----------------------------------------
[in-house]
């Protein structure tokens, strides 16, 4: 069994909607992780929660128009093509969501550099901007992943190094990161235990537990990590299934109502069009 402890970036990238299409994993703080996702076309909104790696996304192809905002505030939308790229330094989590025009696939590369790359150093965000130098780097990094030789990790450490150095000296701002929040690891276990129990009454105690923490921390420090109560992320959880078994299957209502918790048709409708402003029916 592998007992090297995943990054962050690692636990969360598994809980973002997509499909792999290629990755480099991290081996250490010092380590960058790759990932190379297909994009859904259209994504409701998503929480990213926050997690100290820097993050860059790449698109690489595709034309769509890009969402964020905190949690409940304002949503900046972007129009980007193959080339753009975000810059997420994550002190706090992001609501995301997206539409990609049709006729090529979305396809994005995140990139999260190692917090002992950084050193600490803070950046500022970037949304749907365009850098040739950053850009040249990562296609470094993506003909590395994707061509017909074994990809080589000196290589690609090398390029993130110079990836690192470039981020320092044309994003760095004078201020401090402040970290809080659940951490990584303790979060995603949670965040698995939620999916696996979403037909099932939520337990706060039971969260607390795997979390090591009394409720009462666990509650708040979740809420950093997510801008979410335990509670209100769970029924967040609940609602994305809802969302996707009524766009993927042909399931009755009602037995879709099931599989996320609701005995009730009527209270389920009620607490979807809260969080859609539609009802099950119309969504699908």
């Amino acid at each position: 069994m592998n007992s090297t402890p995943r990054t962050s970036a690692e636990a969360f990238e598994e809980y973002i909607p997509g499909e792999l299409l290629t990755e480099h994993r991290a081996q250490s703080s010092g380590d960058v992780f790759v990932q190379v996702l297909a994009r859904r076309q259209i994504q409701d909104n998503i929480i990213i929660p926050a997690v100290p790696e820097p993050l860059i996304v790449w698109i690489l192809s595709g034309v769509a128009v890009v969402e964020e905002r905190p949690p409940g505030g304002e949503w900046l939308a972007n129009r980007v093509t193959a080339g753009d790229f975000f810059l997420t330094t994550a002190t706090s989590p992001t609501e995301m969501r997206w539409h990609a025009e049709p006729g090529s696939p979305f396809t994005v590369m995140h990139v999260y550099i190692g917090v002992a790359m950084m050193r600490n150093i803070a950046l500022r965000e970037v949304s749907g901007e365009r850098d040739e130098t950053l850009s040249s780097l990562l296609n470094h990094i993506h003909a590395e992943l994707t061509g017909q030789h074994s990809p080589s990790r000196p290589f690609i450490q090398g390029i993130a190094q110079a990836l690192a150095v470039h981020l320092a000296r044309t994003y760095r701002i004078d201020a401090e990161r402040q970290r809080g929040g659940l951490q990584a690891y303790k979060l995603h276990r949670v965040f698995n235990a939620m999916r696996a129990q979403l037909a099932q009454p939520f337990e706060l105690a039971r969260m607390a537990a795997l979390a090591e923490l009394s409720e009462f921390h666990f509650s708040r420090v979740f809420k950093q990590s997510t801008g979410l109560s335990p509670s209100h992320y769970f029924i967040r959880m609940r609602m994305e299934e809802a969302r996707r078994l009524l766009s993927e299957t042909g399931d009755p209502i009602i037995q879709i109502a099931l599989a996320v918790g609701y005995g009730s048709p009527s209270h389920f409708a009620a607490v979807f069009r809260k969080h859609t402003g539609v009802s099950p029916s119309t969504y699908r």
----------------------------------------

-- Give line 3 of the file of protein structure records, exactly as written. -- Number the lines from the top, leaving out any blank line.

């Amino acid at each position: 069994m592998n007992s090297t402890p995943r990054t962050s970036a690692e636990a969360f990238e598994e809980y973002i909607p997509g499909e792999l299409l290629t990755e480099h994993r991290a081996q250490s703080s010092g380590d960058v992780f790759v990932q190379v996702l297909a994009r859904r076309q259209i994504q409701d909104n998503i929480i990213i929660p926050a997690v100290p790696e820097p993050l860059i996304v790449w698109i690489l192809s595709g034309v769509a128009v890009v969402e964020e905002r905190p949690p409940g505030g304002e949503w900046l939308a972007n129009r980007v093509t193959a080339g753009d790229f975000f810059l997420t330094t994550a002190t706090s989590p992001t609501e995301m969501r997206w539409h990609a025009e049709p006729g090529s696939p979305f396809t994005v590369m995140h990139v999260y550099i190692g917090v002992a790359m950084m050193r600490n150093i803070a950046l500022r965000e970037v949304s749907g901007e365009r850098d040739e130098t950053l850009s040249s780097l990562l296609n470094h990094i993506h003909a590395e992943l994707t061509g017909q030789h074994s990809p080589s990790r000196p290589f690609i450490q090398g390029i993130a190094q110079a990836l690192a150095v470039h981020l320092a000296r044309t994003y760095r701002i004078d201020a401090e990161r402040q970290r809080g929040g659940l951490q990584a690891y303790k979060l995603h276990r949670v965040f698995n235990a939620m999916r696996a129990q979403l037909a099932q009454p939520f337990e706060l105690a039971r969260m607390a537990a795997l979390a090591e923490l009394s409720e009462f921390h666990f509650s708040r420090v979740f809420k950093q990590s997510t801008g979410l109560s335990p509670s209100h992320y769970f029924i967040r959880m609940r609602m994305e299934e809802a969302r996707r078994l009524l766009s993927e299957t042909g399931d009755p209502i009602i037995q879709i109502a099931l599989a996320v918790g609701y005995g009730s048709p009527s209270h389920f409708a009620a607490v979807f069009r809260k969080h859609t402003g539609v009802s099950p029916s119309t969504y699908r």